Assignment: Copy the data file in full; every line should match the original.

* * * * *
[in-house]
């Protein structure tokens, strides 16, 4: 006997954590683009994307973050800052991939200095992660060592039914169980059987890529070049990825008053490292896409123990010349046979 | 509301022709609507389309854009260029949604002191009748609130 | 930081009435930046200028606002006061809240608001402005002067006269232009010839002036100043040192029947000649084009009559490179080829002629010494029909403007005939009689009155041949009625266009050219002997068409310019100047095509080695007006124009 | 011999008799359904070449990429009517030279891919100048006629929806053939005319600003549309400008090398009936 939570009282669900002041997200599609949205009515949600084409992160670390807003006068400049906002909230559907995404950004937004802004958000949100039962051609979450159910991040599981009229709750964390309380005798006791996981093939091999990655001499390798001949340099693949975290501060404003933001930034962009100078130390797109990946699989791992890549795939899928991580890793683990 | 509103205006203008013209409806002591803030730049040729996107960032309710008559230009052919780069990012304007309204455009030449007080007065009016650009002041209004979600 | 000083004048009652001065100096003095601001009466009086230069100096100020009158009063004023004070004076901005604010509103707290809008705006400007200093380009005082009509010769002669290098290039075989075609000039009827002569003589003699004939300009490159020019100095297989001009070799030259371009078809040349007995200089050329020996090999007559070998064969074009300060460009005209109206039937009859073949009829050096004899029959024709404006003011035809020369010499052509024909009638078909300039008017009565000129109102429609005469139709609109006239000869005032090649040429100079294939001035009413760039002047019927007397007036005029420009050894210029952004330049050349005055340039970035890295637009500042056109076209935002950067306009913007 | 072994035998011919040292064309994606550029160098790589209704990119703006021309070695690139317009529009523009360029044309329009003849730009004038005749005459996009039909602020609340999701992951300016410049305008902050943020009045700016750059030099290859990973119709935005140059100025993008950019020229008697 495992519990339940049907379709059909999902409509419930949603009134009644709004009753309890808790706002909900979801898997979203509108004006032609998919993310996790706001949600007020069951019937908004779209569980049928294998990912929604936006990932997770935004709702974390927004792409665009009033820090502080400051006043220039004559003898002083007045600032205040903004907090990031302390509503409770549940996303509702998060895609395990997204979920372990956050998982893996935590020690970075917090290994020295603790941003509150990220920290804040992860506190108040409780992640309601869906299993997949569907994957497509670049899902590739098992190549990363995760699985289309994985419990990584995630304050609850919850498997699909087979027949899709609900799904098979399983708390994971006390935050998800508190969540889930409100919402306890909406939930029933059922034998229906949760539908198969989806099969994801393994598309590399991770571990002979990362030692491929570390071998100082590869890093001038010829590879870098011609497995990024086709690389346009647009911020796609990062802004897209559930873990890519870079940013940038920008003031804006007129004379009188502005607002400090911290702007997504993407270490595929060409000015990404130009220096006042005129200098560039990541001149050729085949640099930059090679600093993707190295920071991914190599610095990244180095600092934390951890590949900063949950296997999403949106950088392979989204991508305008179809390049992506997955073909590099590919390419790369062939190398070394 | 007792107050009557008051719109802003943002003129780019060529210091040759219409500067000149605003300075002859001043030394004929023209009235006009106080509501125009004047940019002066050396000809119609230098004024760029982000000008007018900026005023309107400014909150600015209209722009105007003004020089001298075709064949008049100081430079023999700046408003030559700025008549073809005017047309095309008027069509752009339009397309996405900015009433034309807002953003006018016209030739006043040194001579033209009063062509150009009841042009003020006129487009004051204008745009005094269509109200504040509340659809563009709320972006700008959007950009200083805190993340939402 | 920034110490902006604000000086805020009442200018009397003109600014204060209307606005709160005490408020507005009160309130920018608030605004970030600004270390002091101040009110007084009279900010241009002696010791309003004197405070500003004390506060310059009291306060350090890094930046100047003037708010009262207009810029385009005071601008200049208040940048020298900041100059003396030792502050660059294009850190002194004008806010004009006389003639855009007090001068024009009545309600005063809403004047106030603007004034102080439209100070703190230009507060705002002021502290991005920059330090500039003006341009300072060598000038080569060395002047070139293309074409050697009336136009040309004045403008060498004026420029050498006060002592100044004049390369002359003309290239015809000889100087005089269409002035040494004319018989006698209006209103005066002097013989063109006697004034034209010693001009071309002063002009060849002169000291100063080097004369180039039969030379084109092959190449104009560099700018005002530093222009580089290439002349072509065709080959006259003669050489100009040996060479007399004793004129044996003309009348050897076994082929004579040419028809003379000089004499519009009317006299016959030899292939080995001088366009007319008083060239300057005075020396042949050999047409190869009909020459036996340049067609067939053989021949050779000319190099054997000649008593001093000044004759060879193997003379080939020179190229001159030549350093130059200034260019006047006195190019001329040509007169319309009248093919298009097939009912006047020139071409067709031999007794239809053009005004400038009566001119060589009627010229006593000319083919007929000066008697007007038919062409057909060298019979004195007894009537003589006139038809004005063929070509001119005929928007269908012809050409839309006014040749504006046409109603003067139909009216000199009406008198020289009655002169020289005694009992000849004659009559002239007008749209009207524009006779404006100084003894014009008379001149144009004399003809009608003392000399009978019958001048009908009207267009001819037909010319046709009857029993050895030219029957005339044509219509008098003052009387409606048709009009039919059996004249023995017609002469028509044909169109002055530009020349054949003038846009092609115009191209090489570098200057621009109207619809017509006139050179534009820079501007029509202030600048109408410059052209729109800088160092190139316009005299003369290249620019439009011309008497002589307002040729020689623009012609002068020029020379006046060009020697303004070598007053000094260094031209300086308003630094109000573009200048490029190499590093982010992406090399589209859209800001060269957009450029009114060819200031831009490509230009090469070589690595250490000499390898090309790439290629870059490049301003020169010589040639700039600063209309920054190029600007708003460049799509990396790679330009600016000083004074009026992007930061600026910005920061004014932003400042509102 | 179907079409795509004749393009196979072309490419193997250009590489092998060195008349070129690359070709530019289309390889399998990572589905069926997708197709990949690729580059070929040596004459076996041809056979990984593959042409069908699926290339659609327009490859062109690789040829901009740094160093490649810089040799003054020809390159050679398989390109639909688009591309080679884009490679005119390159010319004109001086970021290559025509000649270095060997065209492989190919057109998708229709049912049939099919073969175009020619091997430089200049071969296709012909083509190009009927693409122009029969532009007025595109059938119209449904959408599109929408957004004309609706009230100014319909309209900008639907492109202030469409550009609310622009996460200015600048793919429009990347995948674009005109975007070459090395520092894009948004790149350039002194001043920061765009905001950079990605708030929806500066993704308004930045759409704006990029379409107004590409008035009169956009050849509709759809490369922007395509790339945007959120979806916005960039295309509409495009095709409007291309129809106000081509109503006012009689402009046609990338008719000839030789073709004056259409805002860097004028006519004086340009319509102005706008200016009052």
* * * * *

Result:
[in-house]
């Protein structure tokens, strides 16, 4: 006997954590683009994307973050800052991939200095992660060592039914169980059987890529070049990825008053490292896409123990010349046979 | 509301022709609507389309854009260029949604002191009748609130 | 930081009435930046200028606002006061809240608001402005002067006269232009010839002036100043040192029947000649084009009559490179080829002629010494029909403007005939009689009155041949009625266009050219002997068409310019100047095509080695007006124009 | 011999008799359904070449990429009517030279891919100048006629929806053939005319600003549309400008090398009936 939570009282669900002041997200599609949205009515949600084409992160670390807003006068400049906002909230559907995404950004937004802004958000949100039962051609979450159910991040599981009229709750964390309380005798006791996981093939091999990655001499390798001949340099693949975290501060404003933001930034962009100078130390797109990946699989791992890549795939899928991580890793683990 | 509103205006203008013209409806002591803030730049040729996107960032309710008559230009052919780069990012304007309204455009030449007080007065009016650009002041209004979600 | 000083004048009652001065100096003095601001009466009086230069100096100020009158009063004023004070004076901005604010509103707290809008705006400007200093380009005082009509010769002669290098290039075989075609000039009827002569003589003699004939300009490159020019100095297989001009070799030259371009078809040349007995200089050329020996090999007559070998064969074009300060460009005209109206039937009859073949009829050096004899029959024709404006003011035809020369010499052509024909009638078909300039008017009565000129109102429609005469139709609109006239000869005032090649040429100079294939001035009413760039002047019927007397007036005029420009050894210029952004330049050349005055340039970035890295637009500042056109076209935002950067306009913007 | 072994035998011919040292064309994606550029160098790589209704990119703006021309070695690139317009529009523009360029044309329009003849730009004038005749005459996009039909602020609340999701992951300016410049305008902050943020009045700016750059030099290859990973119709935005140059100025993008950019020229008697 495992519990339940049907379709059909999902409509419930949603009134009644709004009753309890808790706002909900979801898997979203509108004006032609998919993310996790706001949600007020069951019937908004779209569980049928294998990912929604936006990932997770935004709702974390927004792409665009009033820090502080400051006043220039004559003898002083007045600032205040903004907090990031302390509503409770549940996303509702998060895609395990997204979920372990956050998982893996935590020690970075917090290994020295603790941003509150990220920290804040992860506190108040409780992640309601869906299993997949569907994957497509670049899902590739098992190549990363995760699985289309994985419990990584995630304050609850919850498997699909087979027949899709609900799904098979399983708390994971006390935050998800508190969540889930409100919402306890909406939930029933059922034998229906949760539908198969989806099969994801393994598309590399991770571990002979990362030692491929570390071998100082590869890093001038010829590879870098011609497995990024086709690389346009647009911020796609990062802004897209559930873990890519870079940013940038920008003031804006007129004379009188502005607002400090911290702007997504993407270490595929060409000015990404130009220096006042005129200098560039990541001149050729085949640099930059090679600093993707190295920071991914190599610095990244180095600092934390951890590949900063949950296997999403949106950088392979989204991508305008179809390049992506997955073909590099590919390419790369062939190398070394 | 007792107050009557008051719109802003943002003129780019060529210091040759219409500067000149605003300075002859001043030394004929023209009235006009106080509501125009004047940019002066050396000809119609230098004024760029982000000008007018900026005023309107400014909150600015209209722009105007003004020089001298075709064949008049100081430079023999700046408003030559700025008549073809005017047309095309008027069509752009339009397309996405900015009433034309807002953003006018016209030739006043040194001579033209009063062509150009009841042009003020006129487009004051204008745009005094269509109200504040509340659809563009709320972006700008959007950009200083805190993340939402 | 920034110490902006604000000086805020009442200018009397003109600014204060209307606005709160005490408020507005009160309130920018608030605004970030600004270390002091101040009110007084009279900010241009002696010791309003004197405070500003004390506060310059009291306060350090890094930046100047003037708010009262207009810029385009005071601008200049208040940048020298900041100059003396030792502050660059294009850190002194004008806010004009006389003639855009007090001068024009009545309600005063809403004047106030603007004034102080439209100070703190230009507060705002002021502290991005920059330090500039003006341009300072060598000038080569060395002047070139293309074409050697009336136009040309004045403008060498004026420029050498006060002592100044004049390369002359003309290239015809000889100087005089269409002035040494004319018989006698209006209103005066002097013989063109006697004034034209010693001009071309002063002009060849002169000291100063080097004369180039039969030379084109092959190449104009560099700018005002530093222009580089290439002349072509065709080959006259003669050489100009040996060479007399004793004129044996003309009348050897076994082929004579040419028809003379000089004499519009009317006299016959030899292939080995001088366009007319008083060239300057005075020396042949050999047409190869009909020459036996340049067609067939053989021949050779000319190099054997000649008593001093000044004759060879193997003379080939020179190229001159030549350093130059200034260019006047006195190019001329040509007169319309009248093919298009097939009912006047020139071409067709031999007794239809053009005004400038009566001119060589009627010229006593000319083919007929000066008697007007038919062409057909060298019979004195007894009537003589006139038809004005063929070509001119005929928007269908012809050409839309006014040749504006046409109603003067139909009216000199009406008198020289009655002169020289005694009992000849004659009559002239007008749209009207524009006779404006100084003894014009008379001149144009004399003809009608003392000399009978019958001048009908009207267009001819037909010319046709009857029993050895030219029957005339044509219509008098003052009387409606048709009009039919059996004249023995017609002469028509044909169109002055530009020349054949003038846009092609115009191209090489570098200057621009109207619809017509006139050179534009820079501007029509202030600048109408410059052209729109800088160092190139316009005299003369290249620019439009011309008497002589307002040729020689623009012609002068020029020379006046060009020697303004070598007053000094260094031209300086308003630094109000573009200048490029190499590093982010992406090399589209859209800001060269957009450029009114060819200031831009490509230009090469070589690595250490000499390898090309790439290629870059490049301003020169010589040639700039600063209309920054190029600007708003460049799509990396790679330009600016000083004074009026992007930061600026910005920061004014932003400042509102 | 179907079409795509004749393009196979072309490419193997250009590489092998060195008349070129690359070709530019289309390889399998990572589905069926997708197709990949690729580059070929040596004459076996041809056979990984593959042409069908699926290339659609327009490859062109690789040829901009740094160093490649810089040799003054020809390159050679398989390109639909688009591309080679884009490679005119390159010319004109001086970021290559025509000649270095060997065209492989190919057109998708229709049912049939099919073969175009020619091997430089200049071969296709012909083509190009009927693409122009029969532009007025595109059938119209449904959408599109929408957004004309609706009230100014319909309209900008639907492109202030469409550009609310622009996460200015600048793919429009990347995948674009005109975007070459090395520092894009948004790149350039002194001043920061765009905001950079990605708030929806500066993704308004930045759409704006990029379409107004590409008035009169956009050849509709759809490369922007395509790339945007959120979806916005960039295309509409495009095709409007291309129809106000081509109503006012009689402009046609990338008719000839030789073709004056259409805002860097004028006519004086340009319509102005706008200016009052």